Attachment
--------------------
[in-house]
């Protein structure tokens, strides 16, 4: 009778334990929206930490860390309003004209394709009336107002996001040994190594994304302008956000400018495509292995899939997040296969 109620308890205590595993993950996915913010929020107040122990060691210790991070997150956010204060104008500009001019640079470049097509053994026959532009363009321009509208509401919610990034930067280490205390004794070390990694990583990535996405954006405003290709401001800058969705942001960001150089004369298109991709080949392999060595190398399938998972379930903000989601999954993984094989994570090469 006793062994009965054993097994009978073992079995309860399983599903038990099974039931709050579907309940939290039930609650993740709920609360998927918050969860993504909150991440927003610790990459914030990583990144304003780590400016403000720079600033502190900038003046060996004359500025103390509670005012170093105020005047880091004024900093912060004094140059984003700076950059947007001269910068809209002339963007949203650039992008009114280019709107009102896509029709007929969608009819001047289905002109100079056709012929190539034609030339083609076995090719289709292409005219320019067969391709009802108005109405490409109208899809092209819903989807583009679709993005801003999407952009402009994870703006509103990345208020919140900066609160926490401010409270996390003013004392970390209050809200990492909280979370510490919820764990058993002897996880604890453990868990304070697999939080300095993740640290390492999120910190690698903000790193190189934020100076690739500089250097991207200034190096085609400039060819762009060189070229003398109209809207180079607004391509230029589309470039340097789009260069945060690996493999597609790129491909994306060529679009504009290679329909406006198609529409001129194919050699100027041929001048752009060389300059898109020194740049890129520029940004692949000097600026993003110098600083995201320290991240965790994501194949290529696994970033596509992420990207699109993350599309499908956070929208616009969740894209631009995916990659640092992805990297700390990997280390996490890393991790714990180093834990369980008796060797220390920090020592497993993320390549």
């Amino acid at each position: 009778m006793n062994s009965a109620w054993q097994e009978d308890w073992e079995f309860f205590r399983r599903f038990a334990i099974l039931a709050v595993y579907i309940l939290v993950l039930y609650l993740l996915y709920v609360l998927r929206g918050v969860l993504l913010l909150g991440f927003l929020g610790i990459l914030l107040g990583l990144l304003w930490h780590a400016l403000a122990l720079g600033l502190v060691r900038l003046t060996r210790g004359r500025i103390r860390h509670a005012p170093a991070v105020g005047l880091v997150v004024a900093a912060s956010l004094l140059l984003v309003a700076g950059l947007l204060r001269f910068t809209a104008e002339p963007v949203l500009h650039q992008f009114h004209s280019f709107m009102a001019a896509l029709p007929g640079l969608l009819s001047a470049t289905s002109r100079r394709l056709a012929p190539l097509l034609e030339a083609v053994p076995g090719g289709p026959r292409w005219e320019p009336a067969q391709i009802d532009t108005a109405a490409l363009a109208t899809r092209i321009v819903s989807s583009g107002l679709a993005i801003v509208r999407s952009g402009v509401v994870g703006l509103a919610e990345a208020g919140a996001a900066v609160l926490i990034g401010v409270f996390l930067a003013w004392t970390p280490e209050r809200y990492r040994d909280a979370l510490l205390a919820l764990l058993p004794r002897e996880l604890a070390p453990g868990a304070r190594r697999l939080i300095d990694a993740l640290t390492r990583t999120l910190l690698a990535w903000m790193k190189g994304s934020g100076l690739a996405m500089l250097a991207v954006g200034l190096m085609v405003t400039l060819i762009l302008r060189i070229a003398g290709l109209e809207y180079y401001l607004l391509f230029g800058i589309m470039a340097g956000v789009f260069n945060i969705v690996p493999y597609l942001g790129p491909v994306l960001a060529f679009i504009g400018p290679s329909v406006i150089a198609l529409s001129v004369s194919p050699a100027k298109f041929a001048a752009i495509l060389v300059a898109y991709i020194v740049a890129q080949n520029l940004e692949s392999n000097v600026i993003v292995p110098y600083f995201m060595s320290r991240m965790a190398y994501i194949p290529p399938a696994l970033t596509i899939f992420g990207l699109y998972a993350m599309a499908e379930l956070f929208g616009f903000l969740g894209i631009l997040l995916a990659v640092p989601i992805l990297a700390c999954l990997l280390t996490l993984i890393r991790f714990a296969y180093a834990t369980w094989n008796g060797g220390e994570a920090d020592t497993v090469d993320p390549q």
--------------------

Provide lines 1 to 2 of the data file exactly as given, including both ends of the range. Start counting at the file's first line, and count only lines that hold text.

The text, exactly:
[in-house]
């Protein structure tokens, strides 16, 4: 009778334990929206930490860390309003004209394709009336107002996001040994190594994304302008956000400018495509292995899939997040296969 109620308890205590595993993950996915913010929020107040122990060691210790991070997150956010204060104008500009001019640079470049097509053994026959532009363009321009509208509401919610990034930067280490205390004794070390990694990583990535996405954006405003290709401001800058969705942001960001150089004369298109991709080949392999060595190398399938998972379930903000989601999954993984094989994570090469 006793062994009965054993097994009978073992079995309860399983599903038990099974039931709050579907309940939290039930609650993740709920609360998927918050969860993504909150991440927003610790990459914030990583990144304003780590400016403000720079600033502190900038003046060996004359500025103390509670005012170093105020005047880091004024900093912060004094140059984003700076950059947007001269910068809209002339963007949203650039992008009114280019709107009102896509029709007929969608009819001047289905002109100079056709012929190539034609030339083609076995090719289709292409005219320019067969391709009802108005109405490409109208899809092209819903989807583009679709993005801003999407952009402009994870703006509103990345208020919140900066609160926490401010409270996390003013004392970390209050809200990492909280979370510490919820764990058993002897996880604890453990868990304070697999939080300095993740640290390492999120910190690698903000790193190189934020100076690739500089250097991207200034190096085609400039060819762009060189070229003398109209809207180079607004391509230029589309470039340097789009260069945060690996493999597609790129491909994306060529679009504009290679329909406006198609529409001129194919050699100027041929001048752009060389300059898109020194740049890129520029940004692949000097600026993003110098600083995201320290991240965790994501194949290529696994970033596509992420990207699109993350599309499908956070929208616009969740894209631009995916990659640092992805990297700390990997280390996490890393991790714990180093834990369980008796060797220390920090020592497993993320390549």